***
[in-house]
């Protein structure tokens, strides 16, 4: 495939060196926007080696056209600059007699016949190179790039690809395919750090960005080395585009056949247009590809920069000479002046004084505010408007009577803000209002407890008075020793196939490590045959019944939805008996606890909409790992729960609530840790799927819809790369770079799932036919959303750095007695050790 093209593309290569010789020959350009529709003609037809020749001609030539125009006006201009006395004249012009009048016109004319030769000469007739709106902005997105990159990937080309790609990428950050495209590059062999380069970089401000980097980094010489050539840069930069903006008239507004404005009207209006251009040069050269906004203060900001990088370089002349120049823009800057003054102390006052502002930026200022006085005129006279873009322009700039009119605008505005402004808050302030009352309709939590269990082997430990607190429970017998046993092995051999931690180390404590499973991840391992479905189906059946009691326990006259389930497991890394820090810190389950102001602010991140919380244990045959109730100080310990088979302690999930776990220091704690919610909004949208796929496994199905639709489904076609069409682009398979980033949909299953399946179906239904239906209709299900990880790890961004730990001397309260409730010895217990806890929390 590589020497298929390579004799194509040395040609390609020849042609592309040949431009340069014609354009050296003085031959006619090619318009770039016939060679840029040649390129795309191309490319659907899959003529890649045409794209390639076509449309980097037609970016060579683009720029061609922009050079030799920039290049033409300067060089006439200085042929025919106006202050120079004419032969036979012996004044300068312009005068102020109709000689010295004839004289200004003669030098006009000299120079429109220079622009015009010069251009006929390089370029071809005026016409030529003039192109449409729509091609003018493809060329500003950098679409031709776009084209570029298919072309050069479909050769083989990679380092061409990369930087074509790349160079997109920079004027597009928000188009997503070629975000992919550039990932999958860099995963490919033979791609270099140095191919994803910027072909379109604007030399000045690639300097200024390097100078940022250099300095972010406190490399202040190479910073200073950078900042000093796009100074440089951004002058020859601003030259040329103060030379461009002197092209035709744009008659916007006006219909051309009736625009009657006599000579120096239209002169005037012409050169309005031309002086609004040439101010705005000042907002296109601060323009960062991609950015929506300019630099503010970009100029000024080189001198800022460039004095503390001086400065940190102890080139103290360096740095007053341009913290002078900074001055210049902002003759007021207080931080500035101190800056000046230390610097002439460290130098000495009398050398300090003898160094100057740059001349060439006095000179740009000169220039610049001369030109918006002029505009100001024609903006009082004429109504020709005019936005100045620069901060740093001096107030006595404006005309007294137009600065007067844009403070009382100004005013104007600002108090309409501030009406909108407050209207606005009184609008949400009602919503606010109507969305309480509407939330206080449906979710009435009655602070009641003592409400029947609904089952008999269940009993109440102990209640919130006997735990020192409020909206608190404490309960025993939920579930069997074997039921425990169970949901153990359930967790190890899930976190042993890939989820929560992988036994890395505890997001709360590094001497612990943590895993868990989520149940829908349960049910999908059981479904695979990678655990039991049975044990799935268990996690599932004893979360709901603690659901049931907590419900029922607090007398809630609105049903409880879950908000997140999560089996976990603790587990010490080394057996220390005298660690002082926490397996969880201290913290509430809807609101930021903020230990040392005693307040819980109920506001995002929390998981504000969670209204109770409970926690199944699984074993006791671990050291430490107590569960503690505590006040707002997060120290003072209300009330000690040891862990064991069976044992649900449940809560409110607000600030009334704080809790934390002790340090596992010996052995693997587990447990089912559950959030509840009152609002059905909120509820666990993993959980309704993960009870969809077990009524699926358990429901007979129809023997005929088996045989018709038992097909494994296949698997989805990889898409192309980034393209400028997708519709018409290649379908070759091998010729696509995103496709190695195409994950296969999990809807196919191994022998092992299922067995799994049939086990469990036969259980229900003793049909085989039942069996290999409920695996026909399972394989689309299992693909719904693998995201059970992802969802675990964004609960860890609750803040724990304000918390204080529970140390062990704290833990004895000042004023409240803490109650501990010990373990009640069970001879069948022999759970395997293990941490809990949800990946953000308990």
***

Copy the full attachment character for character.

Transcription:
[in-house]
């Protein structure tokens, strides 16, 4: 495939060196926007080696056209600059007699016949190179790039690809395919750090960005080395585009056949247009590809920069000479002046004084505010408007009577803000209002407890008075020793196939490590045959019944939805008996606890909409790992729960609530840790799927819809790369770079799932036919959303750095007695050790 093209593309290569010789020959350009529709003609037809020749001609030539125009006006201009006395004249012009009048016109004319030769000469007739709106902005997105990159990937080309790609990428950050495209590059062999380069970089401000980097980094010489050539840069930069903006008239507004404005009207209006251009040069050269906004203060900001990088370089002349120049823009800057003054102390006052502002930026200022006085005129006279873009322009700039009119605008505005402004808050302030009352309709939590269990082997430990607190429970017998046993092995051999931690180390404590499973991840391992479905189906059946009691326990006259389930497991890394820090810190389950102001602010991140919380244990045959109730100080310990088979302690999930776990220091704690919610909004949208796929496994199905639709489904076609069409682009398979980033949909299953399946179906239904239906209709299900990880790890961004730990001397309260409730010895217990806890929390 590589020497298929390579004799194509040395040609390609020849042609592309040949431009340069014609354009050296003085031959006619090619318009770039016939060679840029040649390129795309191309490319659907899959003529890649045409794209390639076509449309980097037609970016060579683009720029061609922009050079030799920039290049033409300067060089006439200085042929025919106006202050120079004419032969036979012996004044300068312009005068102020109709000689010295004839004289200004003669030098006009000299120079429109220079622009015009010069251009006929390089370029071809005026016409030529003039192109449409729509091609003018493809060329500003950098679409031709776009084209570029298919072309050069479909050769083989990679380092061409990369930087074509790349160079997109920079004027597009928000188009997503070629975000992919550039990932999958860099995963490919033979791609270099140095191919994803910027072909379109604007030399000045690639300097200024390097100078940022250099300095972010406190490399202040190479910073200073950078900042000093796009100074440089951004002058020859601003030259040329103060030379461009002197092209035709744009008659916007006006219909051309009736625009009657006599000579120096239209002169005037012409050169309005031309002086609004040439101010705005000042907002296109601060323009960062991609950015929506300019630099503010970009100029000024080189001198800022460039004095503390001086400065940190102890080139103290360096740095007053341009913290002078900074001055210049902002003759007021207080931080500035101190800056000046230390610097002439460290130098000495009398050398300090003898160094100057740059001349060439006095000179740009000169220039610049001369030109918006002029505009100001024609903006009082004429109504020709005019936005100045620069901060740093001096107030006595404006005309007294137009600065007067844009403070009382100004005013104007600002108090309409501030009406909108407050209207606005009184609008949400009602919503606010109507969305309480509407939330206080449906979710009435009655602070009641003592409400029947609904089952008999269940009993109440102990209640919130006997735990020192409020909206608190404490309960025993939920579930069997074997039921425990169970949901153990359930967790190890899930976190042993890939989820929560992988036994890395505890997001709360590094001497612990943590895993868990989520149940829908349960049910999908059981479904695979990678655990039991049975044990799935268990996690599932004893979360709901603690659901049931907590419900029922607090007398809630609105049903409880879950908000997140999560089996976990603790587990010490080394057996220390005298660690002082926490397996969880201290913290509430809807609101930021903020230990040392005693307040819980109920506001995002929390998981504000969670209204109770409970926690199944699984074993006791671990050291430490107590569960503690505590006040707002997060120290003072209300009330000690040891862990064991069976044992649900449940809560409110607000600030009334704080809790934390002790340090596992010996052995693997587990447990089912559950959030509840009152609002059905909120509820666990993993959980309704993960009870969809077990009524699926358990429901007979129809023997005929088996045989018709038992097909494994296949698997989805990889898409192309980034393209400028997708519709018409290649379908070759091998010729696509995103496709190695195409994950296969999990809807196919191994022998092992299922067995799994049939086990469990036969259980229900003793049909085989039942069996290999409920695996026909399972394989689309299992693909719904693998995201059970992802969802675990964004609960860890609750803040724990304000918390204080529970140390062990704290833990004895000042004023409240803490109650501990010990373990009640069970001879069948022999759970395997293990941490809990949800990946953000308990």